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#2 einarin

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Posted 14 June 2017 - 02:38 PM

If you can take 30 second unguided exposure with 6" newton,  (which is f/5, ie has 750mm focal length), I'd say is pretty good.

Anyway saying "The star moves twice its apparent size within 30 seconds" is not a very good indicator.

But if you mean like Jupiter then we could say if it's normal - twice Jupiter size is 2x40"=80" which is too much even for that mount.



#3 overnight

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Posted 14 June 2017 - 02:41 PM

Based on your DSO photo, your scope is WAY WAY WAY out of collimation. For a time I had the same 6" Newtonian, I never had that much coma in it.

 

I'm not surprised by RA drifting in the Advanced VX. When it comes to the AVX, some are great, some are terrible. I'm lucky and got a great champ.

Its what you get when you buy a cheap mount (relatively, to me and probably you its tons of $$$).  You'll need to deal with its problems.

 

There is one way to solve your problem. Do a factory reset. No seriously, do it. Its how I solve a majority of the problems I have with it.

 

 

Single 30 second exposure with the C6-N and a SkyView Pro, both of which I sold after 2 weeks to get the 8" I have now.


Edited by overnight, 14 June 2017 - 02:43 PM.

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#4 SkyGibbon

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Posted 14 June 2017 - 02:42 PM

Maybe do a factory reset, enter all your information again, making sure your location and time settings are correct. Do a rough polar align (manually).

On alignment I usually move the scope to the first star choice and then start the alignment while it is in my eyepiece. Starts the alignment quicker, but not sure it has any benefit in the long run.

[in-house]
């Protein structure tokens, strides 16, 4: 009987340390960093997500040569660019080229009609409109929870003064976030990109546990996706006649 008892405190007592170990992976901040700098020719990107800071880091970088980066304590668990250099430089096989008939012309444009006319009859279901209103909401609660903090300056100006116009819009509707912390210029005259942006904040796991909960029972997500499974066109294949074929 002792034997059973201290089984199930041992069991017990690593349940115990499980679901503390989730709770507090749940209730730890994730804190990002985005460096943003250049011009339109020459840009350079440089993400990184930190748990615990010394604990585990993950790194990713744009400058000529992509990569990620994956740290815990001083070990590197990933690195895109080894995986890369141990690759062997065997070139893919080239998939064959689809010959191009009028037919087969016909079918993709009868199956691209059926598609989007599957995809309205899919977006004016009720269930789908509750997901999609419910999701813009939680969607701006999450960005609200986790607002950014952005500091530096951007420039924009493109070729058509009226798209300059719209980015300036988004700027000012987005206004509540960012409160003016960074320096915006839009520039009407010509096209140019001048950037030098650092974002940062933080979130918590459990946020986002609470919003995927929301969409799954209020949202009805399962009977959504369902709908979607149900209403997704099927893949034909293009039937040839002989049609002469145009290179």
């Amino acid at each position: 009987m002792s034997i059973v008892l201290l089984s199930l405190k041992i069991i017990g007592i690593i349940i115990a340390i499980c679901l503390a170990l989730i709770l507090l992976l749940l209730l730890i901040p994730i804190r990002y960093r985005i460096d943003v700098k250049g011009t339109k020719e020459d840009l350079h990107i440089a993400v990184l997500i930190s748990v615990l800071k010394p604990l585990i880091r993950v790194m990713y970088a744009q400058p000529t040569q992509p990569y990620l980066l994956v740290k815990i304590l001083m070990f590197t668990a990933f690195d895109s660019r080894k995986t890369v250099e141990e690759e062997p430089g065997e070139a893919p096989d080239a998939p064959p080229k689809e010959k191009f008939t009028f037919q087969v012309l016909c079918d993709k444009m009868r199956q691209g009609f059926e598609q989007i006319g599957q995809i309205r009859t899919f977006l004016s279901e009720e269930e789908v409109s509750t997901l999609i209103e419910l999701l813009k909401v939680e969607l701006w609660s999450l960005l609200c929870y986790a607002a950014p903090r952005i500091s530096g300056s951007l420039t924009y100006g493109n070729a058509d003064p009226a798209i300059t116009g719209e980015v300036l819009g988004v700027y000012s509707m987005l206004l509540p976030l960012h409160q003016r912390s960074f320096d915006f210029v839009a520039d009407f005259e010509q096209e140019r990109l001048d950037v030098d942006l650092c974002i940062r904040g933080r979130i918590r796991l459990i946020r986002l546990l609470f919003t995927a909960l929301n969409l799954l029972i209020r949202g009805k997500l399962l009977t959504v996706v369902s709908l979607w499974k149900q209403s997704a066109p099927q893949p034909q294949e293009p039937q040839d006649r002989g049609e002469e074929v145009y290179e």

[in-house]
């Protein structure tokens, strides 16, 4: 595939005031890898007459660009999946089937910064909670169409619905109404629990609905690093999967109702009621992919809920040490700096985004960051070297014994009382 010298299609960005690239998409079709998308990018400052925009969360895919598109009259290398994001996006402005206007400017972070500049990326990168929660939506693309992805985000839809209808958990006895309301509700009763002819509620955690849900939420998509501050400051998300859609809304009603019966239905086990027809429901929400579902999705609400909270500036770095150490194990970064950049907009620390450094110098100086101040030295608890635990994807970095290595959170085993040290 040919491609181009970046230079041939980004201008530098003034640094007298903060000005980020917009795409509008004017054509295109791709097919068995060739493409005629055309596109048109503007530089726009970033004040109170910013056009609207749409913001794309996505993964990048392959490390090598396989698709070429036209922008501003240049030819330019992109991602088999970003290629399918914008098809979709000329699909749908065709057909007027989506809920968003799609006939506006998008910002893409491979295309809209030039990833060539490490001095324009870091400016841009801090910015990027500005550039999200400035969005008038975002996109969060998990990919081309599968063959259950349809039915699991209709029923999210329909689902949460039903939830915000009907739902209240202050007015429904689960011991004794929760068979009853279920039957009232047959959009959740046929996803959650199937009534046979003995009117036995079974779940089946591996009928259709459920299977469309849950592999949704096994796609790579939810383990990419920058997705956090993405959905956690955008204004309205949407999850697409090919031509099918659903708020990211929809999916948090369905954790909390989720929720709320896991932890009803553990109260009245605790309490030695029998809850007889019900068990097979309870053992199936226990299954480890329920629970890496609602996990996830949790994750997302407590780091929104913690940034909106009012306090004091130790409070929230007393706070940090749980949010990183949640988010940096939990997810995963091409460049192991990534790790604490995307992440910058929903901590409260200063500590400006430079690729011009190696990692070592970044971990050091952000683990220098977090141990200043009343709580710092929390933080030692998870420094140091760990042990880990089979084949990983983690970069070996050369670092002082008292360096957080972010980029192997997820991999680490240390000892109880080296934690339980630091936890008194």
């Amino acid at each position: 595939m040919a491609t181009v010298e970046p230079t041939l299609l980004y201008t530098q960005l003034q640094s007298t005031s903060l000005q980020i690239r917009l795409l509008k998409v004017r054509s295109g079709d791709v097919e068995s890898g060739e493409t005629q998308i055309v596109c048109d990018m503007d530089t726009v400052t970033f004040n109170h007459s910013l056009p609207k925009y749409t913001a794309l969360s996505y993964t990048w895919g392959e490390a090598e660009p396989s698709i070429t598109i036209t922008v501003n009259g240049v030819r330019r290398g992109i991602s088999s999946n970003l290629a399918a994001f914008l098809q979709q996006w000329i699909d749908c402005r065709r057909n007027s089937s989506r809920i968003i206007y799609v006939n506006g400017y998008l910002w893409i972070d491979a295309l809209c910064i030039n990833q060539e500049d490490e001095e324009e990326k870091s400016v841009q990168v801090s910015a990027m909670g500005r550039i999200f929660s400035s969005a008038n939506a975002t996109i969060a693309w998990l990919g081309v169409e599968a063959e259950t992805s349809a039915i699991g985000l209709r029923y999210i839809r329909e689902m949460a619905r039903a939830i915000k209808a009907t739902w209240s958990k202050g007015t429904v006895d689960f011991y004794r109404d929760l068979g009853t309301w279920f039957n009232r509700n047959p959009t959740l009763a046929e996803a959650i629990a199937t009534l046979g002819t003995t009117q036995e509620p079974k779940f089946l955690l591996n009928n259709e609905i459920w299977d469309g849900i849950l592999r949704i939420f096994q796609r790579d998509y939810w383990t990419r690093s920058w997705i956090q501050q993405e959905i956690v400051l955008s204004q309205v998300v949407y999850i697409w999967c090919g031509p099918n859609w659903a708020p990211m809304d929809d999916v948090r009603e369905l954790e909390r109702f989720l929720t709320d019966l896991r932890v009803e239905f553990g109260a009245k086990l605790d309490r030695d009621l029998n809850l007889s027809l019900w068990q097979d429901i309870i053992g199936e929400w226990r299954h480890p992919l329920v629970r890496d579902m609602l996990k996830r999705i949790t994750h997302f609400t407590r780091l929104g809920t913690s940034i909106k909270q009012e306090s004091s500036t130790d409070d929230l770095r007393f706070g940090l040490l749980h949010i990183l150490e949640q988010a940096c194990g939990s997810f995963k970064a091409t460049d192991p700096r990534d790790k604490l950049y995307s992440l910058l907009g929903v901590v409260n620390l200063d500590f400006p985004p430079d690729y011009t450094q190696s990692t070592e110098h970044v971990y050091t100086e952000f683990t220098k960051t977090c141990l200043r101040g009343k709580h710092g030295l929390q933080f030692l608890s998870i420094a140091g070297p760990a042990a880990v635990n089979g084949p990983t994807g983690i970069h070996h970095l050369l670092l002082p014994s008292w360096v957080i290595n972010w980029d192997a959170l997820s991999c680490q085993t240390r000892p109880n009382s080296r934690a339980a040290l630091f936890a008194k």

I always end on an up+right keypress on each star selected. I do a ASPA after intial alignment. I then sync on the PA star afterwards, even though you sync on it prior.

 

Sounds like you have the mechanics down though. The most I ever got unguided with round stars was 60 seconds with an AVX, but that was with an ED-80 refractor. Newts are much more difficult in my eyes. I did get 5min guided (round stars) with a 8" f/5 newt though, on an AVX. Took most the night to get everything right though.

 

As far as a guidescope setup, I use a WO 50mm guider and a Imaging Source 618 mono as my guide camera. Works very well, but you can get close to the same setup......much cheaper. I had the camera left over from an upgrade, and the guidescope can be found for less.

 

Good luck.


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#5 Goofi

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Posted 14 June 2017 - 02:55 PM

First things first, welcome to Cloudy Nights :)

 

As others have shared, some AVXs are good and others not so good. I was lucky and got a good one; but it still had about 40-45 arcseconds of periodic error. The only way I could image DSOs with by guiding ... which fortunately is not that hard to do (but it will cost a little bit of money).

 

My advice is to start with the telescope and get it working as best you can (collimation, coma corrector if you have it), and then tackle the mount.  Make one change at a time and observe the results; take notes on everything - EVERYTHING.  Troubleshooting is a lot easier if we know where you're starting from and what impact each change is having.

 

For my particular AVX, it had problems when imaging at altitudes greater than about 70 degrees ... I could never get it to image well while passing zenith.


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#6 overnight

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Posted 14 June 2017 - 03:03 PM

As you can see, everybody's experience is different. No AVX is the same.



#7 Gipht

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Posted 14 June 2017 - 03:35 PM

I hope you get your scope and mount back on track.  If you bought the C6N reflector with the AVX then we have the same package.  I had similar terrible tracking problems crop up as well and thought there was something wrong with my mount.  I asked for help from the CN community and thanks to them got everything working better then ever.  There is hope.  Let me have you check a few things that were problems for me.

 

1)  The mount movement clutch knob screws in both direction can come loose.  Try tightening them.  When you do your setup hand tighten the clutch knobs fairly tightly.